With more than 580,000 smart electricity meters installed in the UK in just Q1 2017, the latest figures available show energy suppliers are making progress on the mandated rollout.
There are now more than 7m first-generation Smart Metering Equipment Technical Specifications (SMETS1) smart gas and electricity meters installed and operating in the UK, of which at least 5.76m were deployed by the 'Big Six' energy companies.
Nonetheless, smaller supply companies are required to offer smart meters to their customers too as outlined under the UK deployment model, the government’s Smart Metering Implementation Programme, which lays the mandated responsibility for installation at the energy supplier’s door.
Smart meter rollouts - energy supplier challenges
Faced with the need to offer smart meters, smaller supply companies - which may have customers numbering in the tens of thousands and perhaps 20-30 staff - are presented with a number of challenges.
For instance, uptake of smart meters will inevitably vary day-to-day, week-to-week as the rollout continues. With millions of customers able to buffer such effects, a big energy supplier can more effectively forecast a corporation-wide smart meter buying programme and take advantage of large order pricing.
Smaller players – for whom forecasting demand, staffing and equipment requirements are far more problematic - do not have that advantage.
In addition, the scale of the roll-out programme suggests there is likely to be an overall shortage of suitable installers. Smaller players may be potentially squeezed out when major players are also simultaneously rolling out a smart meter installation programme.
Smaller energy suppliers are also faced with a tough technology choice between first-generation (SMETS1) meters and second generation (SMETS2) due to begin roll-out later this year.
While first generation systems do currently face an issue with consumers being able to switch between suppliers without rendering the smart meter dumb, they are proven to be reliable in service. The Data Communications Company's planned enrolment and adoption project will soon provide a solution to interoperability for SMETS1.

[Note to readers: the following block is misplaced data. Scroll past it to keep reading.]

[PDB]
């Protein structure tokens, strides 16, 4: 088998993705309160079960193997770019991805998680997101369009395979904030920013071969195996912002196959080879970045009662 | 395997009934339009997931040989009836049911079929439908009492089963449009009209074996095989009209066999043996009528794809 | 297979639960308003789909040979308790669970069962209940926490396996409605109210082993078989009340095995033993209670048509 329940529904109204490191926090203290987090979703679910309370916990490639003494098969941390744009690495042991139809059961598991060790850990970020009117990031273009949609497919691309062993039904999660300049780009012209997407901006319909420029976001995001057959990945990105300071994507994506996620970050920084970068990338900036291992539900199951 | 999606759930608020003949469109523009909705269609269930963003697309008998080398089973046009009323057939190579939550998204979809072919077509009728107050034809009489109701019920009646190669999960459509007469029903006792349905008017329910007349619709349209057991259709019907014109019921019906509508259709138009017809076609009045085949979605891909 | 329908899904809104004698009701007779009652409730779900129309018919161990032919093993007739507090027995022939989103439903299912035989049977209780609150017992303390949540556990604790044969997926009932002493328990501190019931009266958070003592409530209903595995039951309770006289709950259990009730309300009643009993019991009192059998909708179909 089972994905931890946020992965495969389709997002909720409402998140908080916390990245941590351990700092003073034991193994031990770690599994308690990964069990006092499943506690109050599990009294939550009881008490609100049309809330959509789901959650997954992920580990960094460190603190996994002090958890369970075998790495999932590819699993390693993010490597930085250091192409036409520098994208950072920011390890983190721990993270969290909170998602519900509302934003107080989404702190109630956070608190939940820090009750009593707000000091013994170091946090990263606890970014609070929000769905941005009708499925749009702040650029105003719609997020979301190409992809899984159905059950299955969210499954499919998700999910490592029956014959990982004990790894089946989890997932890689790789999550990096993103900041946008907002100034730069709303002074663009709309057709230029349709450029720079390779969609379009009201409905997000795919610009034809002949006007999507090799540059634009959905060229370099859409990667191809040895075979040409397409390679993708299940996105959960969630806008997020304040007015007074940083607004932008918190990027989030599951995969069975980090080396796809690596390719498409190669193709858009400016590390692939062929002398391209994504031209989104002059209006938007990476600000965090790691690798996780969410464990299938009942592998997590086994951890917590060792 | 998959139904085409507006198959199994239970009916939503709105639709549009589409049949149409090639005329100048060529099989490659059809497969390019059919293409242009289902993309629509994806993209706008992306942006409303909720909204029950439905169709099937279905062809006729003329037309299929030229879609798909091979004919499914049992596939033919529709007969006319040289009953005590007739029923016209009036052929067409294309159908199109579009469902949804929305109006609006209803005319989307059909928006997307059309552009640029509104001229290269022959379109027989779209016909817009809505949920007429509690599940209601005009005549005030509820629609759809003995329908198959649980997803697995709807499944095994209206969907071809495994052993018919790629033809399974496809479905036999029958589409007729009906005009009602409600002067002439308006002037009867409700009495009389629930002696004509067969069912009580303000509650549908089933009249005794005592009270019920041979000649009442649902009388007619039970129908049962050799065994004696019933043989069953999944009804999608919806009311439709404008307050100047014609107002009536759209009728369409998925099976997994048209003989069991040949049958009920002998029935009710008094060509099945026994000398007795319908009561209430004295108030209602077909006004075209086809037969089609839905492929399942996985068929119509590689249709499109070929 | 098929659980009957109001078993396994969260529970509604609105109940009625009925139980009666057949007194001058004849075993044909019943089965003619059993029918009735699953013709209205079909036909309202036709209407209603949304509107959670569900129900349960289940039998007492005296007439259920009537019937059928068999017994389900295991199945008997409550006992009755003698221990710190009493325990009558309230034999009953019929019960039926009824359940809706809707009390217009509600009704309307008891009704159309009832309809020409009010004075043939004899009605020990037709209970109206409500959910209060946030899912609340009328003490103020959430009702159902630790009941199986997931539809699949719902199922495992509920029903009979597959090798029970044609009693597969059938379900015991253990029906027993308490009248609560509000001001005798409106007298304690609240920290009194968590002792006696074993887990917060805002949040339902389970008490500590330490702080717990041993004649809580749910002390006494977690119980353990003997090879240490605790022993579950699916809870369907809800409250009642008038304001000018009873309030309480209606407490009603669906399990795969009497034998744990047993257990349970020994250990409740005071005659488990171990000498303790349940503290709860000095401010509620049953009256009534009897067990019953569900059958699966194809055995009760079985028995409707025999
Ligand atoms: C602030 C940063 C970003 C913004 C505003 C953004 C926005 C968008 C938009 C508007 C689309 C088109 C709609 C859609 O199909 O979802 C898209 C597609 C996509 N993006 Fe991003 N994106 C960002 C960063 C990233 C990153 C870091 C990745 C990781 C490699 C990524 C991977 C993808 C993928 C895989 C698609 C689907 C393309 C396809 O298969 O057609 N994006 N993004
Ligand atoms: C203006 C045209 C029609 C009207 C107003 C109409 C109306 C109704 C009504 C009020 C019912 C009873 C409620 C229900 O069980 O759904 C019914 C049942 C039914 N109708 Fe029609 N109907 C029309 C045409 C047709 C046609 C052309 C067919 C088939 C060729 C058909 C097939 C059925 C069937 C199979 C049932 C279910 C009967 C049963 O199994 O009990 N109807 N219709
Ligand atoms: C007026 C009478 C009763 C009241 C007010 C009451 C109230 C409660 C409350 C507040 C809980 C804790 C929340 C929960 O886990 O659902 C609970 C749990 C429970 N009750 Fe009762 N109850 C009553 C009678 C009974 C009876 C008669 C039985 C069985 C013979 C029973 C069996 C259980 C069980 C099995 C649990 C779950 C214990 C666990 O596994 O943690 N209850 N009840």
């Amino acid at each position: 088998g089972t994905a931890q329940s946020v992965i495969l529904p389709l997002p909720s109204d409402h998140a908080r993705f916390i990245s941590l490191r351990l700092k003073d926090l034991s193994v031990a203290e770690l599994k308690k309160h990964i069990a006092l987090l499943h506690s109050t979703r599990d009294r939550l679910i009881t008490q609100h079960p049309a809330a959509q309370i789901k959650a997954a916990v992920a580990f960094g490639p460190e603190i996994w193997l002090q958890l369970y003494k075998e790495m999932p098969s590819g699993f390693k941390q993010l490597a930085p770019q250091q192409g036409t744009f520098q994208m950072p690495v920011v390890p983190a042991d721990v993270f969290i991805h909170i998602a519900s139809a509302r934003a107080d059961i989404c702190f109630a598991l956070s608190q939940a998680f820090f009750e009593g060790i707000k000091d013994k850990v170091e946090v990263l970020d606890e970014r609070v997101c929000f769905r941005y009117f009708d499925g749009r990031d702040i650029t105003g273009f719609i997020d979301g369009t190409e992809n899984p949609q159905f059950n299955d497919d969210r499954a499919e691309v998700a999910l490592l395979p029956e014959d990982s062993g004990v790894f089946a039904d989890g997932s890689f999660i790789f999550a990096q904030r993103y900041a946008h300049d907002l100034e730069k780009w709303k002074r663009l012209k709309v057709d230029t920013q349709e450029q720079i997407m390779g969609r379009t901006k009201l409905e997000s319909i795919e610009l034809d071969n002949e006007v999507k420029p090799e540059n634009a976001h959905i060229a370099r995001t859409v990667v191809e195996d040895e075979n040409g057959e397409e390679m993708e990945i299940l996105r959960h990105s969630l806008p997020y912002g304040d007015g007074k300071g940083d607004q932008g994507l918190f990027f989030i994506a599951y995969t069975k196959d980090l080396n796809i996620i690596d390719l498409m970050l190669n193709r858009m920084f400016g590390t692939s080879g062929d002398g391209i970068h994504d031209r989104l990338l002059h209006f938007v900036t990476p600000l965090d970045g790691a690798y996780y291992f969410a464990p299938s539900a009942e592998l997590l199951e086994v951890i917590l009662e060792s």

Chris Jones of UK data analysis company Stark comments: “The reason why a small supplier may want the first generation [of smart meters] at the moment is that the second generation isn't proven yet; it hasn't been out in the field for five years performing day-to-day.”
Indeed the issue of reliability is of key significance for smaller suppliers where the reputational impact of failure or cost of a major refit are proportionately more challenging.
And, as Jones notes, smaller suppliers typically have a more mobile and energy-engaged consumer base: “Customers who have switched to small suppliers definitely care about their energy, they're engaged with it. If you annoy them, it's not difficult for them to switch again.”
Smart meters as managed service
One potential solution is the deployment of proven cloud-based third-party systems that can deliver SMETS1 system communications and analysis.
In August, Trilliant Networks and Stark finalised a deal using Trilliant’s Smart Metering System Operator (SMSO) platform with Stark providing data analytics services.
A managed service, it consists of an operations centre and software streamlining deployment and management of SMETS1 smart meters for energy retailers in the UK. Being cloud-based, the Stark solution allows for extremely quick set-up, full end-to-end prepayment capability and a secure supply chain for communications hubs and meters.
As the smart meter roll-out continues to gather pace and SMETS2 systems begin to be installed in wider numbers across the UK, it is almost inevitable that technology issues will emerge.
Jones calls for a transition period as the DCC completes the centralised data management system and communication networks.
“While the second-generation system settles down and the DCC makes sure SMETS1 meters definitely work with it, the largest buyers should be installing second-generation stuff and proving it works and getting the teething problems out of the way. Smaller supplies should be allowed to continue installing the first generation.”
With around one million meter endpoints set to be installed by smaller energy supply companies over the next three years, the decision to choose SMETS1 looks like the smart choice for now.